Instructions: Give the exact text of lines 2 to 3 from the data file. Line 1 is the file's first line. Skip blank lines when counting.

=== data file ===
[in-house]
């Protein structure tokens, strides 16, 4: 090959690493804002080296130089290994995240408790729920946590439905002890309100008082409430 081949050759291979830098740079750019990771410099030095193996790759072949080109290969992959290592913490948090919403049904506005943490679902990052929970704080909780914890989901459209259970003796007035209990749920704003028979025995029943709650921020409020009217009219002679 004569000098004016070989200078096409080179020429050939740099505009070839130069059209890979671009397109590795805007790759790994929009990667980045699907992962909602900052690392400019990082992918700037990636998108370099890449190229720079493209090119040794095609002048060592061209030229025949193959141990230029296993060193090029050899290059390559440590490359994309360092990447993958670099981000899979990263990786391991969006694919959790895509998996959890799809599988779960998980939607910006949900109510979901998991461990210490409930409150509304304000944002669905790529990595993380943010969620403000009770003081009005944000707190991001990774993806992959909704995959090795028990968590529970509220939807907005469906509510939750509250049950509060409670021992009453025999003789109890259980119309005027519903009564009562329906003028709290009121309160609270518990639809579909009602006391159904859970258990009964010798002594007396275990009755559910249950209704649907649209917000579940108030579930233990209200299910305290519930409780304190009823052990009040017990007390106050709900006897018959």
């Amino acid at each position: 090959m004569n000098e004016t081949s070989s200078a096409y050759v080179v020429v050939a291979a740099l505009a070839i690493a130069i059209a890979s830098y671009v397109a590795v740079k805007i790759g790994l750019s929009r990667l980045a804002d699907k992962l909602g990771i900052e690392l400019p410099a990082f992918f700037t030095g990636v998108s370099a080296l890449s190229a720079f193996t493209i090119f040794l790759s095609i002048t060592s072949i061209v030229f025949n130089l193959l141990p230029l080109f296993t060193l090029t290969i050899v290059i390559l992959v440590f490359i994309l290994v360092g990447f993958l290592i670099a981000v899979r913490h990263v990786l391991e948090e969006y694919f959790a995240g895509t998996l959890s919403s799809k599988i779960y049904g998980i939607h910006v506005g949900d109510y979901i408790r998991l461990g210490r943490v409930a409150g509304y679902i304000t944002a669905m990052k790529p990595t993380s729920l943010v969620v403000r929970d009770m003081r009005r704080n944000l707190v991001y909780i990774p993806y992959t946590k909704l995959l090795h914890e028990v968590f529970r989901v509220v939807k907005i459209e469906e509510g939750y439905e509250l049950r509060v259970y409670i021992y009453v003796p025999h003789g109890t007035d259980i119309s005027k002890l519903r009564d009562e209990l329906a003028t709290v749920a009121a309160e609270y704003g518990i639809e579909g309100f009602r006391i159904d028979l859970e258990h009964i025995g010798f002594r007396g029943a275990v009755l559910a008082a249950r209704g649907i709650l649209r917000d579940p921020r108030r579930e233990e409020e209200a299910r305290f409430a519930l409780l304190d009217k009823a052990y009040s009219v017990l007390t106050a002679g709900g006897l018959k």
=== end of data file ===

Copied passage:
């Protein structure tokens, strides 16, 4: 090959690493804002080296130089290994995240408790729920946590439905002890309100008082409430 081949050759291979830098740079750019990771410099030095193996790759072949080109290969992959290592913490948090919403049904506005943490679902990052929970704080909780914890989901459209259970003796007035209990749920704003028979025995029943709650921020409020009217009219002679 004569000098004016070989200078096409080179020429050939740099505009070839130069059209890979671009397109590795805007790759790994929009990667980045699907992962909602900052690392400019990082992918700037990636998108370099890449190229720079493209090119040794095609002048060592061209030229025949193959141990230029296993060193090029050899290059390559440590490359994309360092990447993958670099981000899979990263990786391991969006694919959790895509998996959890799809599988779960998980939607910006949900109510979901998991461990210490409930409150509304304000944002669905790529990595993380943010969620403000009770003081009005944000707190991001990774993806992959909704995959090795028990968590529970509220939807907005469906509510939750509250049950509060409670021992009453025999003789109890259980119309005027519903009564009562329906003028709290009121309160609270518990639809579909009602006391159904859970258990009964010798002594007396275990009755559910249950209704649907649209917000579940108030579930233990209200299910305290519930409780304190009823052990009040017990007390106050709900006897018959």
């Amino acid at each position: 090959m004569n000098e004016t081949s070989s200078a096409y050759v080179v020429v050939a291979a740099l505009a070839i690493a130069i059209a890979s830098y671009v397109a590795v740079k805007i790759g790994l750019s929009r990667l980045a804002d699907k992962l909602g990771i900052e690392l400019p410099a990082f992918f700037t030095g990636v998108s370099a080296l890449s190229a720079f193996t493209i090119f040794l790759s095609i002048t060592s072949i061209v030229f025949n130089l193959l141990p230029l080109f296993t060193l090029t290969i050899v290059i390559l992959v440590f490359i994309l290994v360092g990447f993958l290592i670099a981000v899979r913490h990263v990786l391991e948090e969006y694919f959790a995240g895509t998996l959890s919403s799809k599988i779960y049904g998980i939607h910006v506005g949900d109510y979901i408790r998991l461990g210490r943490v409930a409150g509304y679902i304000t944002a669905m990052k790529p990595t993380s729920l943010v969620v403000r929970d009770m003081r009005r704080n944000l707190v991001y909780i990774p993806y992959t946590k909704l995959l090795h914890e028990v968590f529970r989901v509220v939807k907005i459209e469906e509510g939750y439905e509250l049950r509060v259970y409670i021992y009453v003796p025999h003789g109890t007035d259980i119309s005027k002890l519903r009564d009562e209990l329906a003028t709290v749920a009121a309160e609270y704003g518990i639809e579909g309100f009602r006391i159904d028979l859970e258990h009964i025995g010798f002594r007396g029943a275990v009755l559910a008082a249950r209704g649907i709650l649209r917000d579940p921020r108030r579930e233990e409020e209200a299910r305290f409430a519930l409780l304190d009217k009823a052990y009040s009219v017990l007390t106050a002679g709900g006897l018959k």